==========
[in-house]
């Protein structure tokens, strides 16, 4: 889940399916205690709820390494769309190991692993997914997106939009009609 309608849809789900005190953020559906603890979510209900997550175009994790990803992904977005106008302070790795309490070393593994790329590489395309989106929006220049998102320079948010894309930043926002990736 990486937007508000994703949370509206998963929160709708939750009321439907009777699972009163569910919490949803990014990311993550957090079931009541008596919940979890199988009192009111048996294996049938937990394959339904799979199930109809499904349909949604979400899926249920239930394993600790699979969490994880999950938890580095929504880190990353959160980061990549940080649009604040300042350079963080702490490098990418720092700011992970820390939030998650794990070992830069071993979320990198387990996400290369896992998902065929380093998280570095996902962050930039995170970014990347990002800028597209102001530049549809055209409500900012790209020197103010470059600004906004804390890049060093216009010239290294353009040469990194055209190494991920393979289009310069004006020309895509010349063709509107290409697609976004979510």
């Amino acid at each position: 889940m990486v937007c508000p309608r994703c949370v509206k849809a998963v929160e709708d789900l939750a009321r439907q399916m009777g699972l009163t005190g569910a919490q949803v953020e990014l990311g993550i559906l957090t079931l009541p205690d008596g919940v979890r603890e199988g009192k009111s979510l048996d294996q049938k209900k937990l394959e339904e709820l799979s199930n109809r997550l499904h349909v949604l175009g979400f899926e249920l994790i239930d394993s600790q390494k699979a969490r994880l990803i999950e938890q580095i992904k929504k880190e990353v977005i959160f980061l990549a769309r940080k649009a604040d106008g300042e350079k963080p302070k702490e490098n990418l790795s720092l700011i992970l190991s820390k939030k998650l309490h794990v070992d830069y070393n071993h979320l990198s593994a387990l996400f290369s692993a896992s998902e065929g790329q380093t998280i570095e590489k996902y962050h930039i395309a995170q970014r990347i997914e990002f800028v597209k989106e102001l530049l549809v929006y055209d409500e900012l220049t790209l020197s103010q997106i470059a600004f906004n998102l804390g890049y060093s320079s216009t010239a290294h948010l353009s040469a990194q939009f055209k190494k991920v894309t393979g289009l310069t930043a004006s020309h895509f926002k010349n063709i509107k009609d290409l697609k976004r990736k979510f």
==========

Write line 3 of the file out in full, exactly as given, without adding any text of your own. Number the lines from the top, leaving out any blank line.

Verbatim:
């Amino acid at each position: 889940m990486v937007c508000p309608r994703c949370v509206k849809a998963v929160e709708d789900l939750a009321r439907q399916m009777g699972l009163t005190g569910a919490q949803v953020e990014l990311g993550i559906l957090t079931l009541p205690d008596g919940v979890r603890e199988g009192k009111s979510l048996d294996q049938k209900k937990l394959e339904e709820l799979s199930n109809r997550l499904h349909v949604l175009g979400f899926e249920l994790i239930d394993s600790q390494k699979a969490r994880l990803i999950e938890q580095i992904k929504k880190e990353v977005i959160f980061l990549a769309r940080k649009a604040d106008g300042e350079k963080p302070k702490e490098n990418l790795s720092l700011i992970l190991s820390k939030k998650l309490h794990v070992d830069y070393n071993h979320l990198s593994a387990l996400f290369s692993a896992s998902e065929g790329q380093t998280i570095e590489k996902y962050h930039i395309a995170q970014r990347i997914e990002f800028v597209k989106e102001l530049l549809v929006y055209d409500e900012l220049t790209l020197s103010q997106i470059a600004f906004n998102l804390g890049y060093s320079s216009t010239a290294h948010l353009s040469a990194q939009f055209k190494k991920v894309t393979g289009l310069t930043a004006s020309h895509f926002k010349n063709i509107k009609d290409l697609k976004r990736k979510f």